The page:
Hearing loss does more than affect your ability to communicate well with friends and family. Its potential impact on health has been demonstrated in a new study from Canadian researchers showing that two or more medical conditions often accompany hearing loss. This significantly increases the risk for hospitalization, placement in a long-term care facility, emergency room visits, adverse drug events and falls.
The study, which was published in the Lancet, was titled, “Associations Between Hearing Loss and Clinical Outcomes: Population-based Cohort Study.” In it, researchers stated the high health burden associated with hearing loss warrants an increased and better-coordinated investment to improve the care of individuals with hearing loss.
The Canadian research team’s goal was to explore the links between hearing loss and various clinical outcomes. After conducting a retrospective analysis of over 4.7 million adults residing in Alberta between April 2004 and March 2019, 152,766 individuals (3.2%) were identified as having hearing loss.
The study revealed that people with hearing loss experienced higher rates of adverse clinical outcomes than those without, including increased days spent in the hospital, higher rates of falls, adverse drug events, and emergency visits.
Furthermore, individuals with hearing loss had a higher risk of several other critical medical conditions, including:
- Heart attack
- Stroke/transient ischemic attack
- Heart failure
- Pressure ulcers or sores
- Placement in long-term care facilities
Though the researchers don’t know exactly why this correlation exists between hearing loss and these medical conditions, they speculate that individuals with hearing loss are at increased risk partly because of communication barriers between health professionals and the patient.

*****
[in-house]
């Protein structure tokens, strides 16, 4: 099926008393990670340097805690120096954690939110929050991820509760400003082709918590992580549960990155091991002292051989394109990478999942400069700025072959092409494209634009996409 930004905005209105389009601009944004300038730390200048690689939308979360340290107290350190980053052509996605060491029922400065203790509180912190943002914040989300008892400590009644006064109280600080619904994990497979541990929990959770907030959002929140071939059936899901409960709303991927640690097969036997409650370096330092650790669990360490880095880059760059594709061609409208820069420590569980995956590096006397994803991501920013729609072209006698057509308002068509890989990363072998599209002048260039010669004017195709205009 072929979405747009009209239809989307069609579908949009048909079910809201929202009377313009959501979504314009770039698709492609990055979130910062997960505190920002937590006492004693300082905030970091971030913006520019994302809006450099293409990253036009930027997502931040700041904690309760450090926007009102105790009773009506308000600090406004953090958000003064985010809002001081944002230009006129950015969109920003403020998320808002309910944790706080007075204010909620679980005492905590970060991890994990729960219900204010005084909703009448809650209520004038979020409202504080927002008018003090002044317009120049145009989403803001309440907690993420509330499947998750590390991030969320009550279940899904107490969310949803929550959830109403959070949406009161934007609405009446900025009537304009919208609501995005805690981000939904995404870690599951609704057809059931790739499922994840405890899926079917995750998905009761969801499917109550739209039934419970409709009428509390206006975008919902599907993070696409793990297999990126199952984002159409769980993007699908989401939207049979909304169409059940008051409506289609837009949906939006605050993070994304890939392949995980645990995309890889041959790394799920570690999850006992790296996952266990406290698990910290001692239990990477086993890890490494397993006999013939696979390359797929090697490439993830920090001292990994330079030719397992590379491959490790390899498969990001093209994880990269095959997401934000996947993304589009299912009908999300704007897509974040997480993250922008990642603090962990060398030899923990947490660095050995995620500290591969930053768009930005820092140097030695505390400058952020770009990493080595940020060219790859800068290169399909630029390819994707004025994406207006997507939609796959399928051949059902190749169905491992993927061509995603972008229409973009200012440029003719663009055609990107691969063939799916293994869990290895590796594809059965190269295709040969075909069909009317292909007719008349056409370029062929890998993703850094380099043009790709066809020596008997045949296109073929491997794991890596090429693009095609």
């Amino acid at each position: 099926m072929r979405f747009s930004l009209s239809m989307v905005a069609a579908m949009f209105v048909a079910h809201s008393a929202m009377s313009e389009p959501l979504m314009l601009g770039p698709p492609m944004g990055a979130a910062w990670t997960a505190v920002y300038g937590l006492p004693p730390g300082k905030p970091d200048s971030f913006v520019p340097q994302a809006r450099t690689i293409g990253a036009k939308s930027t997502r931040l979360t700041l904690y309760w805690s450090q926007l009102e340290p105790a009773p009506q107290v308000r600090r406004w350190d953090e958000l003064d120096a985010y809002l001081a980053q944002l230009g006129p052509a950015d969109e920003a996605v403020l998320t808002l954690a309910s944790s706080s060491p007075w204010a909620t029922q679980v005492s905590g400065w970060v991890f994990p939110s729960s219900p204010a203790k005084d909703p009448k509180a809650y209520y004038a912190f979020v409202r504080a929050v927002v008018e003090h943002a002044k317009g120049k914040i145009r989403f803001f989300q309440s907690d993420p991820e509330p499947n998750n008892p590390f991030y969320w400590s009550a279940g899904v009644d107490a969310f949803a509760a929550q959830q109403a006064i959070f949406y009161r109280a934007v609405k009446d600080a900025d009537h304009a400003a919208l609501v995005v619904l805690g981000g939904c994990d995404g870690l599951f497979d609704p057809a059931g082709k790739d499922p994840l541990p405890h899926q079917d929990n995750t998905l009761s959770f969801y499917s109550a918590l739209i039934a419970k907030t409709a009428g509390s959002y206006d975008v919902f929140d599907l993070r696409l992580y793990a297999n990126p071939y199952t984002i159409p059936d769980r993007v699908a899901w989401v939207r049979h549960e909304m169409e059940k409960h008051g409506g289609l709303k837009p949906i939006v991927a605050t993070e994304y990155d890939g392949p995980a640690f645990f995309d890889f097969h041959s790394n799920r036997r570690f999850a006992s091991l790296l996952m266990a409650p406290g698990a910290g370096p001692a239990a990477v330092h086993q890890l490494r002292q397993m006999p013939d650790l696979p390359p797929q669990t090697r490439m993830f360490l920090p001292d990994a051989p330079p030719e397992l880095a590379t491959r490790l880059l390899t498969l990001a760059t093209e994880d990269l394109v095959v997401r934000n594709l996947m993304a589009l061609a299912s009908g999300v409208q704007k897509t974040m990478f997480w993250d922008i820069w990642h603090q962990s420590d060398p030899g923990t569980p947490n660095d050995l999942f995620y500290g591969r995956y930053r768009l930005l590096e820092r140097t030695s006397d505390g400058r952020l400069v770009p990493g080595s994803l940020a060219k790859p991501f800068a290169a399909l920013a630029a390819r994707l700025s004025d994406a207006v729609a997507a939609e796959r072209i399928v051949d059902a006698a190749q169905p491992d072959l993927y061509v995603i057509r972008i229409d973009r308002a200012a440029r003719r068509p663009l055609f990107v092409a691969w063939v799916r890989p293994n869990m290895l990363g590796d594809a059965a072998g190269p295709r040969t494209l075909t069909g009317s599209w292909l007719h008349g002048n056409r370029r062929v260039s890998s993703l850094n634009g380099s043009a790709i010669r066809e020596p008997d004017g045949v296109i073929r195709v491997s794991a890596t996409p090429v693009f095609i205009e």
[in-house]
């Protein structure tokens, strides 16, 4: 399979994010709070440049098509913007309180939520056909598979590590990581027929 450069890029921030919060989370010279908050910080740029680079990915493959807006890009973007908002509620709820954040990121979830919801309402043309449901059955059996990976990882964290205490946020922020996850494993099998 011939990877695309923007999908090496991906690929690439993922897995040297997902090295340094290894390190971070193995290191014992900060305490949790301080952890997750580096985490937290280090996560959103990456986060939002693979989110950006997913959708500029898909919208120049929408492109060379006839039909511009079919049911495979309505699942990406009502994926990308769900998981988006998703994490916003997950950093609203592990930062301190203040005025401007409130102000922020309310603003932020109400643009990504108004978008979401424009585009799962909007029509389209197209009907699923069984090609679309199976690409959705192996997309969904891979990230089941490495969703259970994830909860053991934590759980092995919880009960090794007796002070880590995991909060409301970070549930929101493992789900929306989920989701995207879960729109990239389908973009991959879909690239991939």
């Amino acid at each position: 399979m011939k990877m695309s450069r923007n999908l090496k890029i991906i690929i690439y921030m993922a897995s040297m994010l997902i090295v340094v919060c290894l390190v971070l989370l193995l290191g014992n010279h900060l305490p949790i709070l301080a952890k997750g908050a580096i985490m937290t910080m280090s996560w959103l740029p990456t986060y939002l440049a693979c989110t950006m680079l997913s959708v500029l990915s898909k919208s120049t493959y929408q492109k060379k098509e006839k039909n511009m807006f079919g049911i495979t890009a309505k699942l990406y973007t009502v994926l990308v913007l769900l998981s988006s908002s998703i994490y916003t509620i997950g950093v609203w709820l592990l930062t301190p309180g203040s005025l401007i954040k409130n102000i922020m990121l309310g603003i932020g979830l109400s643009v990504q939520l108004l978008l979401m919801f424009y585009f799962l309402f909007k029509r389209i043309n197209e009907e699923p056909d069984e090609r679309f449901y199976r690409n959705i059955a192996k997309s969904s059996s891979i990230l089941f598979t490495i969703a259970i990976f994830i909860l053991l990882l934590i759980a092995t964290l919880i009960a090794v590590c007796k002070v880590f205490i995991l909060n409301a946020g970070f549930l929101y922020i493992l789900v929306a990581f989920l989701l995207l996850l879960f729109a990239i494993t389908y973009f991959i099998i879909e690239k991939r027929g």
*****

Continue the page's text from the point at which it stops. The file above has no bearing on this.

The authors recommend increased research, investment, and coordinated efforts to improve the care and outcomes for people with hearing loss. Potentially addressing hearing loss in older adults, especially those with other serious health conditions, may improve their quality of life, their health and potentially their longevity.
Remember, hearing loss can happen at any age, and it’s important to stay on top of any potential issues with regular testing and check-ups performed by a hearing healthcare professional, such as a doctoral-level audiologist. Even people who wear hearing aids need to have them checked and adjusted for changes in hearing and health that may occur. Schedule an appointment to get your hearing checked if you:
- Often ask others to repeat themselves.
- Have trouble following conversations with more than one person.
- Think that others are mumbling.
- Have problems hearing in noisy places, such as busy restaurants.
- Have trouble hearing the voices of small children and others with quiet voices.
- Turn up the TV or radio volume too loud for others who are nearby.
- Have problems with your inner ear that also affects your balance.
Associated Audiologists has eight convenient locations, six in Kansas in Overland Park, Prairie Village, Shawnee Mission, Leavenworth, Lawrence and Manhattan; and two in Missouri in Kansas City and Independence. We have 16 doctoral-level audiologists who specialize in diagnosing and treating hearing loss and we offer prescription hearing devices to fit every budget from the world’s most respected manufacturers, including Widex, Phonak, ReSound, Signia and Starkey.